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Article Published February 8, 2016

Peter Nelson Sims

Peter Sims of Madison died Jan. 26 after battling renal cancer for almost three years. He was born in Ann Arbor, Michigan, on March 8, 1961, to Howard and the late Barbara (Ellis) Sims. He attended high school at Middlesex School in Concord, Massachusetts, and received his BA from the University of New Hampshire and his MA in archaeology from Columbia University. He spent most of his working life in the field of book publishing in New York City (where he met his wife Amy in 1986 when they were both working at William Morrow), Iowa City, and New Haven. He worked for the Yale Alumni Association before retiring in 2013.

Peter Sims did not live as long as he wanted, but he had many happy and meaningful moments while he was with us. One achievement was the sheer amount of literature he read, a near literal mountain of books that ranged from Chekhov and Nabokov, to some truly obscure and occasionally awful works (a side effect of finishing every book he started). And he’d be proud to have people know that the weight of his library caused half of his house to start sinking. He was also proud of his two sons, Max and Chet, whom he treated like adults and talked to about literature, philosophy, and music, all for hours on end. He loved his wife Amy and enjoyed finding her fun jewelry, always colorful. And he loved his little schnoodle dog Hubert.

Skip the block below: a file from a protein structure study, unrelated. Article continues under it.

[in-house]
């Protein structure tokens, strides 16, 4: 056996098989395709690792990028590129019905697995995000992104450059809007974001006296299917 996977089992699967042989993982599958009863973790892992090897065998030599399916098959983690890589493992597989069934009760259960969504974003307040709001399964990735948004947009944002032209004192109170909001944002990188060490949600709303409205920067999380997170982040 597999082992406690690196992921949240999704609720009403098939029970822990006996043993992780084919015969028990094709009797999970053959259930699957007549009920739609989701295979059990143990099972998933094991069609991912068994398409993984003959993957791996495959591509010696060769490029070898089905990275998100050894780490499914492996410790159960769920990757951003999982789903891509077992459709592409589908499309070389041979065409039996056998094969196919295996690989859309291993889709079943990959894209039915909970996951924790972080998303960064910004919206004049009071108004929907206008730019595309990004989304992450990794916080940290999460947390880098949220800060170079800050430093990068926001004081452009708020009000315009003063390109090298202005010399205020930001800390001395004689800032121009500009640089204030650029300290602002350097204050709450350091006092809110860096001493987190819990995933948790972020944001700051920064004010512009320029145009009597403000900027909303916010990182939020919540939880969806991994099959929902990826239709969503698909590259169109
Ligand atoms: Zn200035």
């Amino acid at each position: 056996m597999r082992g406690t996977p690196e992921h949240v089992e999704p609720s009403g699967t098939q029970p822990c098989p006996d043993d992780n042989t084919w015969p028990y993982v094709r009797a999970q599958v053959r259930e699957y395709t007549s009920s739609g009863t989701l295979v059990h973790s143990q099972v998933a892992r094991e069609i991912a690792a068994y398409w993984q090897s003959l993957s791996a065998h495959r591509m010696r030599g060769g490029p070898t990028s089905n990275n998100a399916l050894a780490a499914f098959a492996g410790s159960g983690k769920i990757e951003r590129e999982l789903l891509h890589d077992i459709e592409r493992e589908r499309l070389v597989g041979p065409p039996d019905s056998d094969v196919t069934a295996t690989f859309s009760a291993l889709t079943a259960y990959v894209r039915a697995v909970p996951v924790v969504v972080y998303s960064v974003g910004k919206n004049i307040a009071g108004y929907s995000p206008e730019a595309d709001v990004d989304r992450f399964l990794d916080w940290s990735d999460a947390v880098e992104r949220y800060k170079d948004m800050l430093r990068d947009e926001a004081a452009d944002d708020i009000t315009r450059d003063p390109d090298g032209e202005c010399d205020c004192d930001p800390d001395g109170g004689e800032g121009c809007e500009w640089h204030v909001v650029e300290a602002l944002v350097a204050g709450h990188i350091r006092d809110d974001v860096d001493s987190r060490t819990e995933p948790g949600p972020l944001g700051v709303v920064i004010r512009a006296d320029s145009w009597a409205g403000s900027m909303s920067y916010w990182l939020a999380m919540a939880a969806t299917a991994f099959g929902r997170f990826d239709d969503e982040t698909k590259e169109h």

Peter was a wonderfully complicated man. He was one of the few people (perhaps the only person) who would take a break from reading existentialist literature to catch an episode of The Jersey Shore. And during his favorite holiday, Christmas, his top seasonal songs ranged from Bach’s Oratorio, to a recording of the opera Amahl and the Night Visitors, to South Park’s official Christmas soundtrack. But outside of Christmas and fireplace fires (as he called them), Peter much preferred summer over winter, and could usually be found tending to his gorgeous garden, or reading his books at the beach.

Peter was also a phenomenal chef and an enthusiast for food, eager to share a meal with his family and friends. And he was a collector, compiling an impressive stash of baseball cards, ashtrays, stamps, and miniature turtle sculptures. Peter was even an archeologist, working both close to his home in Connecticut, and abroad in the Middle East when he was a younger man. To top it all off, he has had both his short stories and haiku published in The Folio Club and Bottle Rockets, respectively.

And as the varied individual he was, Peter had a vast and diverse group of friends, who all miss him immensely. It is customary to speak well of the dead—De mortuis nil nisi bonum—but Peter truly was a special man. He was a father, a husband, a friend, a chef, a punner, a writer, a master gardener, lover of music, a goofball, a thinker, and a reader. And at the end of each work day, on his way back home, he would help himself to what he called a “victory candy.” It was his way of celebrating a job well done. So wherever he is, hopefully he is enjoying a victory candy right now, because he has certainly earned it.

A memorial service will be held for Peter in June.